Efficacy of physical removal of a marine pest: the introduced kelp Undaria pinnatifida in a Tasmanian Marine Reserve

  • Published source details Hewitt C.L., Campbell M.L., McEnnulty F., Moore K.M, Murfet N.B, Robertson B. & Schaffelke B. (2005) Efficacy of physical removal of a marine pest: the introduced kelp Undaria pinnatifida in a Tasmanian Marine Reserve. Biological Invasions, 7, 251-263.


Biological invasions are considered one of the biggest threats to native biodiversity. Worldwide, many marine species have been introduced as a result of human activities. One eaxample is the brown algae Undaria pinnatifida, originally from the coastal Northwest Pacific of China, Japan, Korea and Russia. Since the 1970's this seaweed has spread and established populations in Argentina, Australia, New Zealand, Belgium, England, France, Italy, Spain and most recently California. The main ecological impact of U.pinnatifida in introduced areas is a change in native macroalgae community composition with associated decreases and losses of native species.

In Australia it was recorded in 1988 on the east cost of Tasmania, spreading at a rate along the coastline of approximately 10 km per year. The spread was likely due to local translocation by fishing, boating and aquacultural activities. In 1997, a small patch of Undaria was discovered in a marine nature reserve and manual removal was attempted as a method of control.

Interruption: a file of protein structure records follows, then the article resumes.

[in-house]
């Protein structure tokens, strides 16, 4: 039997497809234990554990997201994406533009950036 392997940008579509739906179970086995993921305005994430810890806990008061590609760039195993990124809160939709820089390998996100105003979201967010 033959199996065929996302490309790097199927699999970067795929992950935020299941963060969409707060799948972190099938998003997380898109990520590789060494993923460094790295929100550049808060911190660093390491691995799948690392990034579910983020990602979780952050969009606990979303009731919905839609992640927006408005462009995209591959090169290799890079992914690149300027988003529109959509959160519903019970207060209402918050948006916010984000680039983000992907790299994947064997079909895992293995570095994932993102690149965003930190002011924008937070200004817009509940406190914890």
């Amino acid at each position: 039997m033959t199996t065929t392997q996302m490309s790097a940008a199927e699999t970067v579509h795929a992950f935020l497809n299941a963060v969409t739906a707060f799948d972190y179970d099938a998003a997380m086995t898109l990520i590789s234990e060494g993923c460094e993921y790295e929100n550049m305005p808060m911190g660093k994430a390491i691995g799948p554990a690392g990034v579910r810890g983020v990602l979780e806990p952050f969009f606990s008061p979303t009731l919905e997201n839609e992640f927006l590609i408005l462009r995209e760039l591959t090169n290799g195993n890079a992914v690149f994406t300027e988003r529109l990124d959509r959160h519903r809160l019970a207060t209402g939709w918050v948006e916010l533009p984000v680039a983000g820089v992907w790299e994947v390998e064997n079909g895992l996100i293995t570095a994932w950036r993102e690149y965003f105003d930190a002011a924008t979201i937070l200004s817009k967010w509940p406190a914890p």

Study site: Tinderbox Marine Nature Reserve (jointly managed by the Parks and Wildlife Service and Marine Resources) protects a great variety of seaweeds, fish and invertebrates. The reserve (located south of the Tasmanian capital, Hobart) extends 1.4 km north-east of Tinderbox Bay to Piersons Point, to about 700 m south-west of the bay, and covers an area of about 45 hectares.

Occurence and control of Undaria pinnatifida: In January 1997, a small patch of 351 U.pinnatifida sporophytes (macroscopic life stage of the algae) covering 10 mĀ² was reported in the Reserve. Manual removal was used as a rapid response when it was first discovered. A long term experiment was then set-up to asses the effectiveness of regular manual removal to control its spread.

Four belt transects (50 x 4 m) adjacent to each other (within an experimental area of 50 x 16 m) were established, running perpendicular to the shore. The position of individual sporophytes was mapped before removal. Divers removed all the sporophytes, carefully packing them into plastic bags in situ to avoid spore dispersal. The following was recorded: whether they were attached, drifting or mobile (attached to a small rocks or wood); and growth rate determined by dividing the stipe (stem like structure in algae) width by the number of days since the last collection and then averaging across the site).

Removals were carried out on a monthly basis beginning in September 1997. In July 1998 four additional transect were added as controls (i.e. no U.pinnatifida removal) and evaluations were carried out until March 1999 with two subsequent additional removals in July and August 1999.